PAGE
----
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  1. The multifaceted role of imagination in science and religion. A critical examination of its epistemic, creative and meaning-making functions.Ingrid Malm Lindberg - 2021 - Dissertation, Uppsala University
    The main purpose of this dissertation is to examine critically and discuss the role of imagination in science and religion, with particular emphasis on its possible epistemic, creative, and meaning-making functions. In order to answer my research questions, I apply theories and concepts from contemporary philosophy of mind on scientific and religious practices. This framework allows me to explore the mental state of imagination, not as an isolated phenomenon but, rather, as one of many mental states that co-exist and interplay (...)
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  • Les miracles sont-ils des fictions?Roger Pouivet - 2021 - ThéoRèmes 16 (16).
    The waters part at the Crossing of the Red Sea by the Hebrews. Water is turned into wine by Jesus at the Wedding Feast at Cana. For Christians, these miraculous events have really or truly happened. But aren't miracles rather fictions full of deep meaning? Aren’t Christians invited to pretend (make-believe) that miracles have taken place? Aren’t miracles fictions? Fictionalism answer positively to these questions. This account is sometimes presupposed in the hermeneutics of the biblical narrative. Fictionalism can be theological, (...)
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  • In Defense of Religious Practicalism.Seungbae Park - 2021 - European Journal of Science and Theology 17 (3):27–38.
    Religious fictionalism holds that religious sentences are false, that religious practitioners accept rather than believe religious sentences, and that it is justifiable for them to act on religious sentences. I develop an alternative to religious fictionalism, which I call “religious practicalism.” It holds that we do not know whether religious sentences are true or false, that religious practitioners believe rather than merely accept religious sentences, and that it is justifiable for them to act on religious sentences. I argue that religious (...)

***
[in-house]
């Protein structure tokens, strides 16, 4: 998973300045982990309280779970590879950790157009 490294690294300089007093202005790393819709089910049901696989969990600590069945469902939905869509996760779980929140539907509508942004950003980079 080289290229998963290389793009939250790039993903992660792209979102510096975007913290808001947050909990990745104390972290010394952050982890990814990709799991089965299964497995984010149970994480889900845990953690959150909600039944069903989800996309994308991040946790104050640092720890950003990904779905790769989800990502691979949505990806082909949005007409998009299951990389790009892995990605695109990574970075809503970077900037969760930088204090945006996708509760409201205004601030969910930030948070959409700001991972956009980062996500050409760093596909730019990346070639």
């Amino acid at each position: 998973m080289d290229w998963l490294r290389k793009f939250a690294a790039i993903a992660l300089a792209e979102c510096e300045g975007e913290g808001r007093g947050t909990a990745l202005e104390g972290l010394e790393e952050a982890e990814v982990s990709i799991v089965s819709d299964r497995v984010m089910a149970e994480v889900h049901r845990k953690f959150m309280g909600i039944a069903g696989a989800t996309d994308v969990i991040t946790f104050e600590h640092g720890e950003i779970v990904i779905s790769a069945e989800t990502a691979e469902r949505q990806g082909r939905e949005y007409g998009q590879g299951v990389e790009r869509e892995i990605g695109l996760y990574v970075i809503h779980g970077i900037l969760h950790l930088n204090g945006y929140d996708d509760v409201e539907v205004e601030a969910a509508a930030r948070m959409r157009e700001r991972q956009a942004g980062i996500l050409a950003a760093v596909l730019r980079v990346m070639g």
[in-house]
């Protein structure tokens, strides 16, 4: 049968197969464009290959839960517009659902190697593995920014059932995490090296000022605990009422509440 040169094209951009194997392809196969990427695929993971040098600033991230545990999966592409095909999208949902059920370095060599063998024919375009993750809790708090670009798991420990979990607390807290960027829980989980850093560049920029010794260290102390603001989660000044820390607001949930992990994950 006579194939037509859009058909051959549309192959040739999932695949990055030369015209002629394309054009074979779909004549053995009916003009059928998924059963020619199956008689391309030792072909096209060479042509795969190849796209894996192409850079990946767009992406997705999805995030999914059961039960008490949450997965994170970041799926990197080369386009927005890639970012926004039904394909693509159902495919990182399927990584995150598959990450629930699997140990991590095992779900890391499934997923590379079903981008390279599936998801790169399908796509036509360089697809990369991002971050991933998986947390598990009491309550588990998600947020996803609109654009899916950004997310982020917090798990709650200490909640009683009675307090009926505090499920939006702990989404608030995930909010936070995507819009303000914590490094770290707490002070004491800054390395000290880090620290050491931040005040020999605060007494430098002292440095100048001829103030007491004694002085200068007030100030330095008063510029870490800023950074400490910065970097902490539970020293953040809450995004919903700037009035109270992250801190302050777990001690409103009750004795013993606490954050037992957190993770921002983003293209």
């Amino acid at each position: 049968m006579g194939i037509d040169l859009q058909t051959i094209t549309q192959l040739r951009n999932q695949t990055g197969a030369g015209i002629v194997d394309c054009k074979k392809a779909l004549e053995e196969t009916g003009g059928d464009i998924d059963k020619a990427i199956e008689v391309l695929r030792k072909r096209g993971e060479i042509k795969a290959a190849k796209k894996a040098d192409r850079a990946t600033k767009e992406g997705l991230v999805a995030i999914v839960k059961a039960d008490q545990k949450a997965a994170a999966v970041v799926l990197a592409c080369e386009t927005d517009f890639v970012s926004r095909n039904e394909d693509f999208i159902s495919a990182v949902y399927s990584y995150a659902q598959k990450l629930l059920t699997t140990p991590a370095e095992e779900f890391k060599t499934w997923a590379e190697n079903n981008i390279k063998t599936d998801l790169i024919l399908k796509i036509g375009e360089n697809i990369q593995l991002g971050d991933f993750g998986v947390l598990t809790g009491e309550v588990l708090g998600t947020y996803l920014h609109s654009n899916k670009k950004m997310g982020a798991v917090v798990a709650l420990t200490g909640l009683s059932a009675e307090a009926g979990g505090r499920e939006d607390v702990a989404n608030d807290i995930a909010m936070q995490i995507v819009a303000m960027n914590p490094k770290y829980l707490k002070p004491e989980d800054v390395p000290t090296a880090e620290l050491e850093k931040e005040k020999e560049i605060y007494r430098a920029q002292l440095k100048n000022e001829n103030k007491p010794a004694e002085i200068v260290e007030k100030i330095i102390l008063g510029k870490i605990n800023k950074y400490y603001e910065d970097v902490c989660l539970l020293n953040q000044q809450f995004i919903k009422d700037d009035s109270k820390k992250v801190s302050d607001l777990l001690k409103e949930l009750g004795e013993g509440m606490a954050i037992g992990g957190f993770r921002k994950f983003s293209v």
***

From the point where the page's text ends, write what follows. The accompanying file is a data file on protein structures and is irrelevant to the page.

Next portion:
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  • Religion for Naturalists and the Meaning of Belief.Natalja Deng - 2019 - European Journal for Philosophy of Religion 11 (3):157-174.
    This article relates the philosophical discussion on naturalistic religious practice to Tim Crane’s The Meaning of Belief: Religion from an Atheist’s Point of View, in which he claims that atheists can derive no genuine solace from religion. I argue that Crane’s claim is a little too strong. There is a sense in which atheists can derive solace from religion and that fact is worth acknowledging.
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  • Apophatic Language, the Aesthetic, and the Sensus Divinitatis.Julianne N. Chung - 2020 - Journal of Analytic Theology 8 (1):100-119.
    Across a variety of religious and philosophical traditions, it is common to think that it is possible that God defies all description. This presents a problem, however, as the claim that God defies all description itself appears to describe God. Drawing on multiple religious and philosophical traditions, this paper proposes an addition to the pragmatic stock of approaches to this problem. The proposal is that apophatic utterances are best interpreted—at least in the first instance—as invitations to engage the world aesthetically (...)
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  • Teleological Fictionalism in Biology.Masaki Chiba - 2024 - Kagaku Tetsugaku 56 (2):67.
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  • Did the Greeks believe in their myths?Alberto Voltolini - forthcoming - Philosophical Psychology.
    In this paper, against a new imagination-based account defended by Anna Ichino in some recent works, I defend the intuitive and traditional idea that so-called religious beliefs are indeed those doxastic attitudes that they are traditionally taken to be, i.e., bona fide beliefs. Yet I take that the objects of such beliefs amount to be different from what religious believers consciously take them to be; namely, they are mythological characters, a species of fictional characters – namely, fictional characters not consciously (...)
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  • Faith, fictionalism and bullshit.Michael Scott - 2020 - Thought: A Journal of Philosophy 9 (2):94-104.
    According to a simple formulation of doxasticism about propositional faith, necessarily faith that p requires belief that p. Support of doxasticism is long-standing and was rarely a matter of dispute until William Alston (1996) proposed that that the content of propositional faith need not be believed if it is accepted. Subsequently non-doxastic theories that reject the belief requirement have proliferated and have come to dominate literature in the field. This paper aims to redress the balance by identifying a dilemma for (...)
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  • Conceptions of Supreme Deity.Graham Oppy - forthcoming - Sophia:1-11.
    This paper attempts to provide a high-level comparison of Eastern and Western conceptions of deity. It finds some significant similarities—involving worshipworthiness and the ideal shape of human lives—and some important differences—concerning the ultimate nature of reality, the relation of supreme deity to the rest of reality, and the relative frequency of divine incarnation.
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